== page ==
economic evils. To the experience of other countries which had solved similar problems on lines of enlightened statesmanship they did not appeal. Herein lies the fundamental difference between their procedure and that of the Recess Committee, and indeed the almost opposite character of the conclusions at which they respectively arrived. The unofficial, self-appointed, and yet surely representative, body founded their scheme of State assistance to agriculture and industry upon the three principles which appeared to have been universally applied to similar conditions on the Continent-education, representation, and organisation. In the Royal Commission's Report a Platonic affection for the last of these principles, and the belief of educated men in the first are to be found ; but the claims of democracy seem to have lent such paramount importance to representation that all considerations of administrative efficiency went by the board. The one member who had had any administrative experience among depressed rural communities--Lord MacDonnell—in the course of his memorable · Minute of Dissent,' gave expression to his own opinion of the policy under review in several trenchant paragraphs from which space forbids me to quote more than a single sentence. 'I object,' he wrote, 'to make the misery of the western peasant the occasion for a semi-political experiment which will indefinitely delay his relief.'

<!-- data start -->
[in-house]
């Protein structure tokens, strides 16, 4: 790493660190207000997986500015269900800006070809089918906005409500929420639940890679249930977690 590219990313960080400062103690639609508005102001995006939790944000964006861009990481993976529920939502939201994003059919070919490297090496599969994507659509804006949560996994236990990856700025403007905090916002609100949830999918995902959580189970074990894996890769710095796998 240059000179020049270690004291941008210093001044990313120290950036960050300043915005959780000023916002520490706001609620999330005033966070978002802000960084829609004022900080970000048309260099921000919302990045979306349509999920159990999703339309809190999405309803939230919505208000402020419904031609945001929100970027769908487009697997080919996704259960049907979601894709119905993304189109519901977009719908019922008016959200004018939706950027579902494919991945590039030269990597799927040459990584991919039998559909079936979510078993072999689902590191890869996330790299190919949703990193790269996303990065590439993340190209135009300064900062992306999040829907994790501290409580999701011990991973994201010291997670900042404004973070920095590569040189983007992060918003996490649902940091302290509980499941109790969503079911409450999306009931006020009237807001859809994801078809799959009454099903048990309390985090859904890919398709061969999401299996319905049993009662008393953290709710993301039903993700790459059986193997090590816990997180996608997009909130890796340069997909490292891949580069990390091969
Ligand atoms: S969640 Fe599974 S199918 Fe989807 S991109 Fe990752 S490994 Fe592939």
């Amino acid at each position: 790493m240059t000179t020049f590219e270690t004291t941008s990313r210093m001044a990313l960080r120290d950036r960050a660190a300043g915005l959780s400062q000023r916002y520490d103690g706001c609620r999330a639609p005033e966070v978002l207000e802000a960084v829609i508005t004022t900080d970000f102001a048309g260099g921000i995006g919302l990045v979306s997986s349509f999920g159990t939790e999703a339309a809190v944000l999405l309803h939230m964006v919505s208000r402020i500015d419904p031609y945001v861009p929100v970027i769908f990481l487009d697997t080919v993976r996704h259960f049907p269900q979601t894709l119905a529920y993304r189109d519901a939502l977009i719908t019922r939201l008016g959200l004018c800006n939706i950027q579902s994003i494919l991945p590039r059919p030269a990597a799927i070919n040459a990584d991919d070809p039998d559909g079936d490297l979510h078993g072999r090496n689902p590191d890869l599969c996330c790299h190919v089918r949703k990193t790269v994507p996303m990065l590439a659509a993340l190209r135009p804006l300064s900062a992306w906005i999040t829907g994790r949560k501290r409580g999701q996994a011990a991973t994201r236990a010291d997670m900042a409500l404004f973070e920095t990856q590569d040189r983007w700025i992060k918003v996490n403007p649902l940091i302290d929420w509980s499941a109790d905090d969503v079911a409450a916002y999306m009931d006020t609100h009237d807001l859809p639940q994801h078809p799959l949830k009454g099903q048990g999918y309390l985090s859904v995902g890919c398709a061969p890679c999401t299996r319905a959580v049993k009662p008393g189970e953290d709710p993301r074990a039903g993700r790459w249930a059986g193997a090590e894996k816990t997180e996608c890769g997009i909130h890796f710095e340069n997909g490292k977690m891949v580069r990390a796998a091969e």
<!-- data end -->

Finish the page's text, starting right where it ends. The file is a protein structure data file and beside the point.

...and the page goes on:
As I am addressing myself principally to English readers, I wish to confine myself to that part of the case which can be argued on admitted facts and general principles. I think that everyone who assents to the arguments I have used as to the process of land purchase by funds borrowed from the State, will agree with the conclusion that a body controlled by the beneficiaries is not the proper body to direct the process. This conclusion applies with still greater force if the purchase is to be carried out by compulsion. I do not intend to argue the question whether compulsion is necessary in order to relieve congestion ; but supposing it necessary, the proposed Board is wholly unfit to exercise it.